Multivariate testing differs from A/B testing in that it compares more creative variables within a page, and by doing so reveals how these variables interact with each other. For example, a multivariable testing page might contain several versions of the same ad, each with a number of different variables to compare, such as a different headline, a different format and different graphics.
Because of the high number of variables to test, multivariate testing is generally recommended for higher-traffic sites, where larger numbers of viewers can respond to the multiple versions displayed. This type of testing has an advantage in that it allows marketers to examine how well these creative combinations interact with each other; but one downside is that, with so many variations, it takes longer to process any meaningful results.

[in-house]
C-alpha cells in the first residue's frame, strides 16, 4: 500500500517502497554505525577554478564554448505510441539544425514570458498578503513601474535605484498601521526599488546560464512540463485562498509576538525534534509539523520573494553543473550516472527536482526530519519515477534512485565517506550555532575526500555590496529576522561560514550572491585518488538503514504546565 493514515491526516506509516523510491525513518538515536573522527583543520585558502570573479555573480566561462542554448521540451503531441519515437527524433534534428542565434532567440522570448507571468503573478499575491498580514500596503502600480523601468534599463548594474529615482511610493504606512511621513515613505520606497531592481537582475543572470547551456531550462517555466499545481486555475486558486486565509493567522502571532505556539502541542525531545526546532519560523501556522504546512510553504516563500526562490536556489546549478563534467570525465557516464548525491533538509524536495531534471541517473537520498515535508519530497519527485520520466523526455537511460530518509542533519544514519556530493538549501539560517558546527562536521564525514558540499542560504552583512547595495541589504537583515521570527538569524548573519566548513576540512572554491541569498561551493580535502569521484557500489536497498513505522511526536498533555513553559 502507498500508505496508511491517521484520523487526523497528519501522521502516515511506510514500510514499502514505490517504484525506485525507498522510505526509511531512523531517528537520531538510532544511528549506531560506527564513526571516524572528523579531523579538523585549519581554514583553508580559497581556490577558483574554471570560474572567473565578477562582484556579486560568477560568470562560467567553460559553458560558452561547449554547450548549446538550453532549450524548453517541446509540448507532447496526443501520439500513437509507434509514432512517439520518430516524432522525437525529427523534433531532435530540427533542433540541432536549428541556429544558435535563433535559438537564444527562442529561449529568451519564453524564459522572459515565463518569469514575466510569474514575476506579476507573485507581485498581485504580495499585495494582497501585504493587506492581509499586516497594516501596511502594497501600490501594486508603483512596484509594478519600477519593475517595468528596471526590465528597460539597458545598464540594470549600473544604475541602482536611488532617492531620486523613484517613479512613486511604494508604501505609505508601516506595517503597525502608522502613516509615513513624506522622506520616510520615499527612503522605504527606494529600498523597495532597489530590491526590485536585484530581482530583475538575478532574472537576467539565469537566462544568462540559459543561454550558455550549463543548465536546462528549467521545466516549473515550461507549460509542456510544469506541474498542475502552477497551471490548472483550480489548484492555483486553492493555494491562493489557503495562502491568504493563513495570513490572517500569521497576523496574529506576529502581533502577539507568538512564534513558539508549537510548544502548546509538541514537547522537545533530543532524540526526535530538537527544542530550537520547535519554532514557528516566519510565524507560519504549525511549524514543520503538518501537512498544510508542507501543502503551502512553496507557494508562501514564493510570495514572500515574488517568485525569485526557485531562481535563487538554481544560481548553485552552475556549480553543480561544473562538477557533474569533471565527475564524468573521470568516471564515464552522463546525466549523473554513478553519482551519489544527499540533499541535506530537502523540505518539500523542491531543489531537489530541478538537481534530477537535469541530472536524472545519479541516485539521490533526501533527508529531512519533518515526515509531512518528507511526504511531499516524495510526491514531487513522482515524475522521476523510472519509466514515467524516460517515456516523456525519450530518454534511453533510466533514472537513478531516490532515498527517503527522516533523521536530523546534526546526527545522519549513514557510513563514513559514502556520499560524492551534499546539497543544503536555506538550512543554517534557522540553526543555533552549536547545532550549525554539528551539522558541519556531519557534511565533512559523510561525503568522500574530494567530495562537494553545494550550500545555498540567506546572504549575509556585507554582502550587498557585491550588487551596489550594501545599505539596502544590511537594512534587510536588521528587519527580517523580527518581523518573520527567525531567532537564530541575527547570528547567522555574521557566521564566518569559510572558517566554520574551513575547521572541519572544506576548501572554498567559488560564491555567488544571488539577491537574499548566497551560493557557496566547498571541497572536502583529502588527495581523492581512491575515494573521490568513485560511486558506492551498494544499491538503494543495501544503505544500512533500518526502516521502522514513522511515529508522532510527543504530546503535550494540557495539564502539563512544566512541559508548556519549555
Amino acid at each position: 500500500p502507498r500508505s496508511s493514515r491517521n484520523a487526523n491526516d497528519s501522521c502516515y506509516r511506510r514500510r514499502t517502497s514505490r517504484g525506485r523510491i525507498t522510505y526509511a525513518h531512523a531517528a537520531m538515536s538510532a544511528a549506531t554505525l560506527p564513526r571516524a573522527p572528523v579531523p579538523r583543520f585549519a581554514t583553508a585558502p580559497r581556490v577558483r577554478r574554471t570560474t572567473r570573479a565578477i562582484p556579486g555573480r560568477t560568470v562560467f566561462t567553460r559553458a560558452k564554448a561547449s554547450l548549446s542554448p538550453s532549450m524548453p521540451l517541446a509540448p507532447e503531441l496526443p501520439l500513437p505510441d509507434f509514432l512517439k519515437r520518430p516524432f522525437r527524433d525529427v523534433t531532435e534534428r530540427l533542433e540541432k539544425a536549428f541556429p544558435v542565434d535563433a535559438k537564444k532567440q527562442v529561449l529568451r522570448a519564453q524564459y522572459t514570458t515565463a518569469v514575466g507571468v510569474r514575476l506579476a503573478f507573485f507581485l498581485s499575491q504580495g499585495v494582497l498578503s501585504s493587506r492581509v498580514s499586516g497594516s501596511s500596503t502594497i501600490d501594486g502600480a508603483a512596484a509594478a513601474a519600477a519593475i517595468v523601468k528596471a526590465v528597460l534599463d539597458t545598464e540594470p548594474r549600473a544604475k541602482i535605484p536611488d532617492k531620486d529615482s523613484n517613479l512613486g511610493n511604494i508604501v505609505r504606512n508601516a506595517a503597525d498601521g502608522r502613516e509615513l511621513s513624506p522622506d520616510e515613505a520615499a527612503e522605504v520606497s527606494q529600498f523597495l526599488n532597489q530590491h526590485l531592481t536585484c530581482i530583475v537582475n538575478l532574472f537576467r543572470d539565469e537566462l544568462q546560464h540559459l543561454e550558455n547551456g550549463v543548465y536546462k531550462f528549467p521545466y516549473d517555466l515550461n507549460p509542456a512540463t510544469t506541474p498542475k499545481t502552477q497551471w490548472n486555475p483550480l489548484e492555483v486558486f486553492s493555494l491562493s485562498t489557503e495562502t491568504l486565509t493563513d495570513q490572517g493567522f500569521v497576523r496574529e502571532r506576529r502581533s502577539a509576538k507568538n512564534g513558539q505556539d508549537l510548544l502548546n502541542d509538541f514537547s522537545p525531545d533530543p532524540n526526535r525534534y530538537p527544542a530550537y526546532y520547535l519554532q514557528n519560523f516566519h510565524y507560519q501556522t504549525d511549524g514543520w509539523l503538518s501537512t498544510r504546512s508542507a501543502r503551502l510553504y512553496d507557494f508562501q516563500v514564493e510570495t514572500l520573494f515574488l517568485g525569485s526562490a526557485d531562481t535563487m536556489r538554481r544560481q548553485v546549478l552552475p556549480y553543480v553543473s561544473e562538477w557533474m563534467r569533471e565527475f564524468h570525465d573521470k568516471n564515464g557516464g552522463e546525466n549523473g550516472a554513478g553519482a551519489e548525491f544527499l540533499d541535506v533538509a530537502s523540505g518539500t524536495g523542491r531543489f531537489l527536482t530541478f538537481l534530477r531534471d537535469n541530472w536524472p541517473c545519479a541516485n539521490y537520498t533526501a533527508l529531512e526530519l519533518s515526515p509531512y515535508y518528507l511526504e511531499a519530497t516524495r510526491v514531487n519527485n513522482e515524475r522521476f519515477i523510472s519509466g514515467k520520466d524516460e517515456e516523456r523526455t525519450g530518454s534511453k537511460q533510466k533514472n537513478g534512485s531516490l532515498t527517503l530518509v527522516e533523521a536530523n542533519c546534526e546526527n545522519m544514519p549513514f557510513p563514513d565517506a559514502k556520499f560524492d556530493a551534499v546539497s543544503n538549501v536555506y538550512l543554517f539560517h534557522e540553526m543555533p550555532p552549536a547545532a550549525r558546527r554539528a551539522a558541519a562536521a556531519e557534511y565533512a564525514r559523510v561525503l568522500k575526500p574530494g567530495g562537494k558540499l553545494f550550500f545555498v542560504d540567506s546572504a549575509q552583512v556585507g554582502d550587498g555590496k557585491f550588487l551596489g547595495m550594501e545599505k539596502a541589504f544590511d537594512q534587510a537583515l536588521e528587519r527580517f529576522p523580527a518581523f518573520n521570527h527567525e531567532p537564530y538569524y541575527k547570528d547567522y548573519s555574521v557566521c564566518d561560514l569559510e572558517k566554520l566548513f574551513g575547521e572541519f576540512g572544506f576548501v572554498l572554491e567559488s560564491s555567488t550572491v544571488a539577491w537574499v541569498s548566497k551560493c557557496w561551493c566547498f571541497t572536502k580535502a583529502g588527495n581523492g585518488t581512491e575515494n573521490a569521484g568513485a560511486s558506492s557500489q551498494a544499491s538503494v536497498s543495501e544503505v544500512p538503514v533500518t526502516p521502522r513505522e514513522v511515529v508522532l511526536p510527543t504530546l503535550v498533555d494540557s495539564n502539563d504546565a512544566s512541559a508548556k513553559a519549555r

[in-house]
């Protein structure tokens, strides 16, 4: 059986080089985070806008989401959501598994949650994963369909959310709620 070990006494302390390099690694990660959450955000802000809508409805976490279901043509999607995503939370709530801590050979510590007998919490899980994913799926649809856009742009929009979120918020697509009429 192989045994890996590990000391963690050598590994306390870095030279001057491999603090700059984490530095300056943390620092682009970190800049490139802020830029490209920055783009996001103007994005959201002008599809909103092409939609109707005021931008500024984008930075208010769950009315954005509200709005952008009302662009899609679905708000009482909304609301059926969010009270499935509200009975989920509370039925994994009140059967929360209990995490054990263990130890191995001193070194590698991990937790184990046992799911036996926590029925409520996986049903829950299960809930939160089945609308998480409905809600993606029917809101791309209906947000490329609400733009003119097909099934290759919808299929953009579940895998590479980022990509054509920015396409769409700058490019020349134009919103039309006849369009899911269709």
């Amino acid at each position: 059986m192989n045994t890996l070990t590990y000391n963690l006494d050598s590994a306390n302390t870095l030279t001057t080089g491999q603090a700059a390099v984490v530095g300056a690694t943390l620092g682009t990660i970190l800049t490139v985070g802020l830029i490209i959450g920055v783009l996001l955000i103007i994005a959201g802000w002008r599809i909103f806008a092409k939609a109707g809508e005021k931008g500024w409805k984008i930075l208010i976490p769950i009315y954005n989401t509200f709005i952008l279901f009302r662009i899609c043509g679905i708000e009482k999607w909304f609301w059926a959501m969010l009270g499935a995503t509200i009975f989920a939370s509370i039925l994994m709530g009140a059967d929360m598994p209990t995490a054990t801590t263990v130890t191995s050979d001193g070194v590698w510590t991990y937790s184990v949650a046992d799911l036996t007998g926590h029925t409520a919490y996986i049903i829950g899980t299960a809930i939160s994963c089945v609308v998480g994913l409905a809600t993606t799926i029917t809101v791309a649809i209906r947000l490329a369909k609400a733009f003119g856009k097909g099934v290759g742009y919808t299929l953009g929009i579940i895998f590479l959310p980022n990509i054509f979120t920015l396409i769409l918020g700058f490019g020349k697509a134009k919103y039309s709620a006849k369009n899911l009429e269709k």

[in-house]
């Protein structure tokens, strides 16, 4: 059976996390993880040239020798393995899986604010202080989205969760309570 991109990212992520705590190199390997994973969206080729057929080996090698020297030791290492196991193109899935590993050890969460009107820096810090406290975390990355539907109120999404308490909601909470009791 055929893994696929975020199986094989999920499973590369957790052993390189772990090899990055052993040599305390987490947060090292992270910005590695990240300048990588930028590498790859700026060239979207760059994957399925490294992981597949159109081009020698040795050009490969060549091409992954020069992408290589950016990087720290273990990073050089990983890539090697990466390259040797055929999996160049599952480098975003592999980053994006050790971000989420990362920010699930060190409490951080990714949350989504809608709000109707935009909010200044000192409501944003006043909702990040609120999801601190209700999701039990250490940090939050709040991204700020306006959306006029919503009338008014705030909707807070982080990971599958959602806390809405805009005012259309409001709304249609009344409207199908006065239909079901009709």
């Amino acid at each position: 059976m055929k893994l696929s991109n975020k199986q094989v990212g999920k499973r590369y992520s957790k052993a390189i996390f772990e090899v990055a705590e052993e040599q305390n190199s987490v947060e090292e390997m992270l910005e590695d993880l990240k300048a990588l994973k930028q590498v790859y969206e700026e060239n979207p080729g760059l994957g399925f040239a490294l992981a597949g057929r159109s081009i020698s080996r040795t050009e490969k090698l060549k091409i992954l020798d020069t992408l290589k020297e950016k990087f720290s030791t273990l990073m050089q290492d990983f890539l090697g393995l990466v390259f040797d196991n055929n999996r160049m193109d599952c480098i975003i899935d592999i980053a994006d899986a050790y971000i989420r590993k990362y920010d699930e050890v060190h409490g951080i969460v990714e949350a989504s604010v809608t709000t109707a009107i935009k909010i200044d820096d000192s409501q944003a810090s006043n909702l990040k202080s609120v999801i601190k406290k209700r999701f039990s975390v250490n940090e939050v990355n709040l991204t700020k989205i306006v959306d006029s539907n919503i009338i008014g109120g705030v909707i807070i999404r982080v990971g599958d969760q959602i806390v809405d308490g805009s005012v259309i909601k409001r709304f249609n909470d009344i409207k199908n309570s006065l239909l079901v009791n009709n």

This is similar to A/B testing, but instead of comparing creative elements on a control page, funnel tests compare variations in the additional pages directed through your sales funnel.
For example, when visitors on your landing page click through to another page in your sales funnel, each visitor will be taken to a different variation of that page. This way, you can compare metrics to see which version is more effective.
Here’s a list of some of the ad design components that can be effectively compared in A/B, funnel and multivariate testing:
• Call to Action Variables: These can include purchase-related terms such as “Buy It Now” or “Add to Cart,” as well as coupons and sign-up bars for email discounts/ newsletters. You can also experiment with different call to action icons or button designs.
• Layout: Layout variations can include horizontal or vertical orientation, plus spacing and paragraph formatting.
• Visuals: Certain colors and fonts resonate with viewers, especially if they’re eye-catching and easy to read.
• Graphics: These can include photos, icons, cartoon characters and other appealing graphic features that relate to your product.
• Content: This can include everything from the wording of a headline to the storyline of a video, but marketers agree that content is the creative that makes the biggest impact.